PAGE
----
The Economic Loss Doctrine Defense
The economic loss doctrine was enunciated by the Illinois court in Moorman Manufacturing Company v. National Tank Company, 91 Ill. 2d 69 (1982). The Court held that damages for economic loss may not be recovered in negligence. The Court stated that economic loss has been defined as damages for inadequate value, cost of repair and replacement of the defective product or consequent loss of profits without any claim of personal injury or damage to other property. The Court held that the relationships between suppliers and consumers of goods are more appropriately governed by contract law than by tort law.
In the context of a case against an architect, the Supreme Court of Illinois addressed the issue again in 2314 Lincoln Park West Condominium Association v. Mann, 555 N.E.2d 346 (1990). In that case the plaintiff was an association of the owners of condominium units. The plaintiff sued a number of parties including the architect. The plaintiff alleged that there were numerous defects in the design and construction of the project. According to the Complaint, windows and glass doors were loose, the roof leaked, the heating and cooling systems and other utilities were inadequate and did not function properly, and the garage was settling.
The Court held that a tort or negligence action would not lie under such circumstances. The Court observed that the plaintiff was seeking an award of damages for the cost of repairing defects in the property and there was no contention that personal injury or damage to other property resulted.
The Court observed that in a variety of circumstances tort actions have been allowed to proceed in spite of the economic loss doctrine, including: installation of asbestos containing material in buildings tantamount to contamination of other property; defects in an alarm system failed to detect warehouse fire; damage to property other than product itself was caused by sudden and dangerous conflagration; defective brakes on truck caused truck to roll over and loose load which was a sudden and calamitous occurrence.
Further, in 2314 Lincoln Park West the Court concluded that the gravamen of the plaintiff’s claim for negligence against the architect was dissatisfaction with the way in which the building was designed and constructed and the failure of the building to meet the unit owners’ expectations. Such a claim concerned the quality, rather than the safety, of the building, and thus was a matter more appropriately resolved under contract law.
The application of the economic loss doctrine was again discussed by the Supreme Court of Illinois in Fireman’s Fund Insurance Company v. SEC Donohue, 679 N.E.2d 1197 (1997). In that case, the engineer’s drawings and plans erroneously located the site for digging and boring at a spot away from the correct location. Relying on the engineer’s plans, the contractor worked at the wrong location thereby damaging the shoulder of the tollway. The Supreme Court of Illinois held that the economic loss doctrine precluded the action against the engineer. It was a five to four decision. The court articulated three exceptions to the economic loss rule. They were:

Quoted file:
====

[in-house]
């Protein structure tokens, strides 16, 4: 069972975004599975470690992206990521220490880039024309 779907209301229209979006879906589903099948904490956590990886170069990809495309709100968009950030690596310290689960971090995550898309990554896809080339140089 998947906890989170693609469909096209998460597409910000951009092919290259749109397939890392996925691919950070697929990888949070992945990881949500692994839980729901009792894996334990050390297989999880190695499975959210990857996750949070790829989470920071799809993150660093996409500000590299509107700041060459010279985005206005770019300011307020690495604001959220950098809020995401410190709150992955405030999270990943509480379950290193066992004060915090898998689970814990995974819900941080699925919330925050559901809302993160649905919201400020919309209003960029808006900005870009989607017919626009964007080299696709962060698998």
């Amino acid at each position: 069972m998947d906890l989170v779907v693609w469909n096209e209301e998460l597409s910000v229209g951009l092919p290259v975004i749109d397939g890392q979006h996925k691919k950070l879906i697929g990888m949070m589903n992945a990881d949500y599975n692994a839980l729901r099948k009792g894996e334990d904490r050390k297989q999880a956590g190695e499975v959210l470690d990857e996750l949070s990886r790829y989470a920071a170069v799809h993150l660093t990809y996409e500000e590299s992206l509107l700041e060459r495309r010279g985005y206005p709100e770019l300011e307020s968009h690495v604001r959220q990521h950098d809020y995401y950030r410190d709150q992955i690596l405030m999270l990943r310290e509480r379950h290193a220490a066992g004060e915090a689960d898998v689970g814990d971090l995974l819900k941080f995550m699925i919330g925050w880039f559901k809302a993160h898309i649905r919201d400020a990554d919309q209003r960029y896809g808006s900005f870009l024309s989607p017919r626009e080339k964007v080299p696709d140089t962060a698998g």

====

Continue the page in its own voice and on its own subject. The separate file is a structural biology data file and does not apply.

1. Where the plaintiff sustained personal injury or property damage resulting from a tortious event, i.e. a sudden or dangerous occurrence;
2. Where the plaintiff’s damages are proximately caused by defendant’s intentional, false representation, i.e. fraud;
3. Where the plaintiff’s damages are proximately cause by a negligent misrepresentation by a defendant in the business of supplying information for the guidance of others in their business transactions.
In each of these three situations the plaintiff may recover in tort against the defendant.
A design professional may also not be protected by the economic loss rule as to crossclaims for professional malpractice filed by co-defendants. In Options Center for Independent Living v. G&V Development Co., 229 F.R.D. 149 (USDC, C.D. Illinois 2005), the architect provided services for a multi-family housing structure. It was alleged that the housing did not comply with the Fair Housing Amendments Act. Co-defendants filed a crossclaim against the architect.
A motion to dismiss filed by the architect as to the crossclaim based on the economic loss rule was denied. The court observed that the claims in the original complaint were not simply economic losses and thus not barred in the crossclaim. The original complaint validly asserted claims beyond economic loss. The crossclaim did not seek separate damages in tort for economic loss, but rather was predicated on the original claim and the potential liability that the cross-plaintiffs face as a result of that claim.
The economic loss doctrine or rule is a viable defense in various jurisdictions. Its applicability should be considered when claims based on tort are asserted. In the absence of a contract between the parties, the claim may be barred.